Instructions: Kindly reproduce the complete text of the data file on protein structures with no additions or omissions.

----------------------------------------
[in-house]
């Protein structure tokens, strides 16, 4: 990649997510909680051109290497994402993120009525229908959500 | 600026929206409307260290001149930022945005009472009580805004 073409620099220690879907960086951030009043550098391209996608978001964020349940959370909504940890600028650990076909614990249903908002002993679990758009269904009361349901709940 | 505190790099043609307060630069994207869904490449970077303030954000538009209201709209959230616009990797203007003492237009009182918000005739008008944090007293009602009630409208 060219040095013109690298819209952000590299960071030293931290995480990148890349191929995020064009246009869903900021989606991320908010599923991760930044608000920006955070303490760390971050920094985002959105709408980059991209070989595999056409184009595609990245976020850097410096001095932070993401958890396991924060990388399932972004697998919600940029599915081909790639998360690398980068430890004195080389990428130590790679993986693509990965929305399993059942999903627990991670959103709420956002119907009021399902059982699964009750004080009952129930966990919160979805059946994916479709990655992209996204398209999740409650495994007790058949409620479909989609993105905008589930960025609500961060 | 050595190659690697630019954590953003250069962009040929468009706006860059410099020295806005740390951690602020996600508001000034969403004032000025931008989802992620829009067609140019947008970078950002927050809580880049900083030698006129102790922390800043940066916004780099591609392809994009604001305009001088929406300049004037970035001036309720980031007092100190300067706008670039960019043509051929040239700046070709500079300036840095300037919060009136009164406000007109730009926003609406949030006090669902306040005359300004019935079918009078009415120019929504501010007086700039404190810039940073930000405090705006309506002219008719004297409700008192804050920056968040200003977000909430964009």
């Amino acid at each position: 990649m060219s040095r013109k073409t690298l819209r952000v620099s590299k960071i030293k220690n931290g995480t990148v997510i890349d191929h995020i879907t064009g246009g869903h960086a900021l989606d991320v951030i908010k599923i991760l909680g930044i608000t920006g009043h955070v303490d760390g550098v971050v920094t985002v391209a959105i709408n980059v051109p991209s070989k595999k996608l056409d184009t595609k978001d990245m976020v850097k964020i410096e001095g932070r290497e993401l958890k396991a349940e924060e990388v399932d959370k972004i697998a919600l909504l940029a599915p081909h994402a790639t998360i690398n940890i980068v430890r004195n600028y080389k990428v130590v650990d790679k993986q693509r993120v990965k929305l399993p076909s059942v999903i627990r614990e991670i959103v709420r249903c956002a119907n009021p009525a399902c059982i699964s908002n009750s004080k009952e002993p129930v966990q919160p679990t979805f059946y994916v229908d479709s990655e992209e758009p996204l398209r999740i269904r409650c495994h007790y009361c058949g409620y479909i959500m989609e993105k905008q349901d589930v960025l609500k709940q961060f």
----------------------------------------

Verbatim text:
[in-house]
């Protein structure tokens, strides 16, 4: 990649997510909680051109290497994402993120009525229908959500 | 600026929206409307260290001149930022945005009472009580805004 073409620099220690879907960086951030009043550098391209996608978001964020349940959370909504940890600028650990076909614990249903908002002993679990758009269904009361349901709940 | 505190790099043609307060630069994207869904490449970077303030954000538009209201709209959230616009990797203007003492237009009182918000005739008008944090007293009602009630409208 060219040095013109690298819209952000590299960071030293931290995480990148890349191929995020064009246009869903900021989606991320908010599923991760930044608000920006955070303490760390971050920094985002959105709408980059991209070989595999056409184009595609990245976020850097410096001095932070993401958890396991924060990388399932972004697998919600940029599915081909790639998360690398980068430890004195080389990428130590790679993986693509990965929305399993059942999903627990991670959103709420956002119907009021399902059982699964009750004080009952129930966990919160979805059946994916479709990655992209996204398209999740409650495994007790058949409620479909989609993105905008589930960025609500961060 | 050595190659690697630019954590953003250069962009040929468009706006860059410099020295806005740390951690602020996600508001000034969403004032000025931008989802992620829009067609140019947008970078950002927050809580880049900083030698006129102790922390800043940066916004780099591609392809994009604001305009001088929406300049004037970035001036309720980031007092100190300067706008670039960019043509051929040239700046070709500079300036840095300037919060009136009164406000007109730009926003609406949030006090669902306040005359300004019935079918009078009415120019929504501010007086700039404190810039940073930000405090705006309506002219008719004297409700008192804050920056968040200003977000909430964009």
């Amino acid at each position: 990649m060219s040095r013109k073409t690298l819209r952000v620099s590299k960071i030293k220690n931290g995480t990148v997510i890349d191929h995020i879907t064009g246009g869903h960086a900021l989606d991320v951030i908010k599923i991760l909680g930044i608000t920006g009043h955070v303490d760390g550098v971050v920094t985002v391209a959105i709408n980059v051109p991209s070989k595999k996608l056409d184009t595609k978001d990245m976020v850097k964020i410096e001095g932070r290497e993401l958890k396991a349940e924060e990388v399932d959370k972004i697998a919600l909504l940029a599915p081909h994402a790639t998360i690398n940890i980068v430890r004195n600028y080389k990428v130590v650990d790679k993986q693509r993120v990965k929305l399993p076909s059942v999903i627990r614990e991670i959103v709420r249903c956002a119907n009021p009525a399902c059982i699964s908002n009750s004080k009952e002993p129930v966990q919160p679990t979805f059946y994916v229908d479709s990655e992209e758009p996204l398209r999740i269904r409650c495994h007790y009361c058949g409620y479909i959500m989609e993105k905008q349901d589930v960025l609500k709940q961060f």